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Old 5th Jan 2015, 04:48
  #1638 (permalink)  
thorn bird
 
Join Date: Jul 2010
Location: sydney
Posts: 1,408
A blast from the past

Have we have learnt nothing?

The Zippy Share link at the bottom of the page will take you to a discussion written by ex-TAA Captain, turned lawyer Paul Clough. The opinion, comments and advice provided are persuasive. Expertise in both the aviation and legal disciplines add weight to the construct, which is provided for mature consideration.

The opinion provides a measured response to two, of several events which occurred during the past five years i.e. the Polar Aviation decision and the grounding of Tiger Airlines.

In my opinion, the piece provides a powerful insight into the burgeoning “Rule of the Regulator”, the consequences of that ethos and graphically illustrates how the unconscionable, immoral behavior of the so called “Iron ring” utilizes the CASA legal department in a “win at all cost” battle against any action which challenges the premise that CASA cannot be wrong.

The terms model litigant and due process are merely paid lip service when a determination has been made to take a course of action.

This practice tarnishes the reputation of all public servants and denigrates the legal profession, as a direct result.

If, as the Forsyth review recommends, CAsA is to genuinely seek rehabilitation within the aviation community then the opinion of Clough and many other aviation oriented counsel who contributed to the review must be considered essential to the dialogue.

Clough reaches back in time and uses as an example an incident which, to my knowledge, was never made public, Valuable lessons were therefore not learned, to the detriment of air safety.

There are many parallels and similar events occurring today, but lack of transparency and independence of public investigations achieves the same result as the cited incident.

Zero safety lessons learnt.

One of the startling differences is that the DC9 crew acquiesced to the CAA demands; the consequences were demonstrably almost fatal, certainly expensive.

There are several individual cases from 'today' that I am aware of, and probably many more that I aren’t, where crew or trainers have refused to oblige the CAsA demands, the aircraft remained undamaged, lives perhaps saved, but because of their dissent, the effect of that refusal has been detrimental to the careers of those pilots who stuck to SOP and the manufacturers prohibitions contained within the approved aircraft flight manual.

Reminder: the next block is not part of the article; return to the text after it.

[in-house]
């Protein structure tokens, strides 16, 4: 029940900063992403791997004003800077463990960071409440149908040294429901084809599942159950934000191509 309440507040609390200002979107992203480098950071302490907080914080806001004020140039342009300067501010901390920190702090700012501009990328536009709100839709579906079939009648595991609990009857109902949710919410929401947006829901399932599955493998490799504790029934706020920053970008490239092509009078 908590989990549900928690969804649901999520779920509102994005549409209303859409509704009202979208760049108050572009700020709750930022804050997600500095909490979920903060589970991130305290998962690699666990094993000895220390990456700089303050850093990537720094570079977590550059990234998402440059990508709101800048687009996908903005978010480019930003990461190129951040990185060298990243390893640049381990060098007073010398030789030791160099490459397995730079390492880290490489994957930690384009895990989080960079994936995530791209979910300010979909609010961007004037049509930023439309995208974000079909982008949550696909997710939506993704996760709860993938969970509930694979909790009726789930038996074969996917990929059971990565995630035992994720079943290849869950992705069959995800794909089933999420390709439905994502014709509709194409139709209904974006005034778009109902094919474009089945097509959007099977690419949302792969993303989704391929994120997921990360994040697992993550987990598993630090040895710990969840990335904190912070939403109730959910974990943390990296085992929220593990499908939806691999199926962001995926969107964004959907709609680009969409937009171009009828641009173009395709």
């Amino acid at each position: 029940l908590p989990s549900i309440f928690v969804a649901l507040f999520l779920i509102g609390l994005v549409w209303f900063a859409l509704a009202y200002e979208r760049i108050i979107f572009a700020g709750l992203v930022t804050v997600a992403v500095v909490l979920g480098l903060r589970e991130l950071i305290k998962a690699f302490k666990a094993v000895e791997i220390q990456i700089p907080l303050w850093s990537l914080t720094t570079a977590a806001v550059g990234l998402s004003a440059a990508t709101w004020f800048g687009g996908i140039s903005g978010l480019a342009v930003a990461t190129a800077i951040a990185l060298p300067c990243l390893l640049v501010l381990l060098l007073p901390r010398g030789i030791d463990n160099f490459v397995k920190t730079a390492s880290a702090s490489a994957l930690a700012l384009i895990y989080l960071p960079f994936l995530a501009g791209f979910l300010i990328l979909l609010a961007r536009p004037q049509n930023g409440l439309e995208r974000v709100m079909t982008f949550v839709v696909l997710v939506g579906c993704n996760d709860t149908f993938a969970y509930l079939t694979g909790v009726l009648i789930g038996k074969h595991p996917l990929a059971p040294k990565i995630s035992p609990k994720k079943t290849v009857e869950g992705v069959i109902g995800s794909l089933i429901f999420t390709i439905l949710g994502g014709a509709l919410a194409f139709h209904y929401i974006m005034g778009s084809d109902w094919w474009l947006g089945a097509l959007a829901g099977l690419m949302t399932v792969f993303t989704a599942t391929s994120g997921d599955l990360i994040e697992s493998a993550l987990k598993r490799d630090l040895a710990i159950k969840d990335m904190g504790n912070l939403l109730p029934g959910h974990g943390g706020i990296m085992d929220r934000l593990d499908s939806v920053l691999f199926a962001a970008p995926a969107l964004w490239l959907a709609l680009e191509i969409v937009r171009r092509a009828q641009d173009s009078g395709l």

The many relevant messages contained within the article, the lessons that could have been learned by industry, are as relevant now they were during the DC9 incident. The questions raised are the same today and not just in aviation, but across the spectrum where the rule of the regulator impinges on an industry.

There is also some sound advice on protecting yourself and your organization should you become a potential victim of the 'system'. What is terribly sad is that that advice should be necessary, that a mature debate on a safety issue cannot be had with the regulator for fear of punitive retribution.

The DC 9 incident rang the warning bells, very loudly. TAA acted, promptly and correctly, but the regulator's official slipped away unscathed. Since the incident was managed 'quietly' and in house, the regulator has not taken the steps required to ensure, that from their end, the DC 9 incident could not be repeated. Indeed, recent court hearings have demonstrated that the ability to act irresponsibly has been enshrined in law; under the banner of 'safety'.

Those same warning bells are today ringing equally loudly, only an inch from our ears yet still the industry blindly follows the “Judas” goat to oblivion, like lemmings off a cliff.

Just like the ferryman, I get this curiosity itch. Scratch it and it just gets worse, no matter how I try to ponder an answer, for the life of me I cannot see why those of the 'Iron Ring' are so determined to destroy the very industry they oversee and draw revenue from.

What motivates them on this course? Are they being driven against their better judgment by a political agenda, such as that of Minister Albanese ?

Or is there a darker reason?

GA secondary airports have become very valuable pieces of real estate. Evidence is surfacing of a bit of derring do between various government officials and property developers during the original sell off.

Kill off GA and these very valuable pieces of underutilized real estate if commercially developed would make someone a lot of money.

I cannot accept that anyone in the bureaucracy could be so blind not to realize that destroying the industry they regulate they destroy themselves.

There must be intelligent people among their ranks, we have all observed just how cleverly they can manipulate events when it suits them.

I cannot accept that they are oblivious to the cause and effect of their actions on General Aviation, or the whole industry, Tiger for an example.

The affect of the law of diminishing returns must, eventually have an adverse effect on their own organization and by extension, their own well being.

The question I ask is why? What do they possibly hope to gain?

Zippyshare.com - Clough_DC9.pdf

Don't forget, hit the Download Now button to avoid spam.

I have taken the liberty of using 'bold' text to emphasise some bits and pieces that to me seem to be important and added some of my own thoughts and questions in the brackets.

Last edited by thorn bird; 5th Jan 2015 at 05:04.
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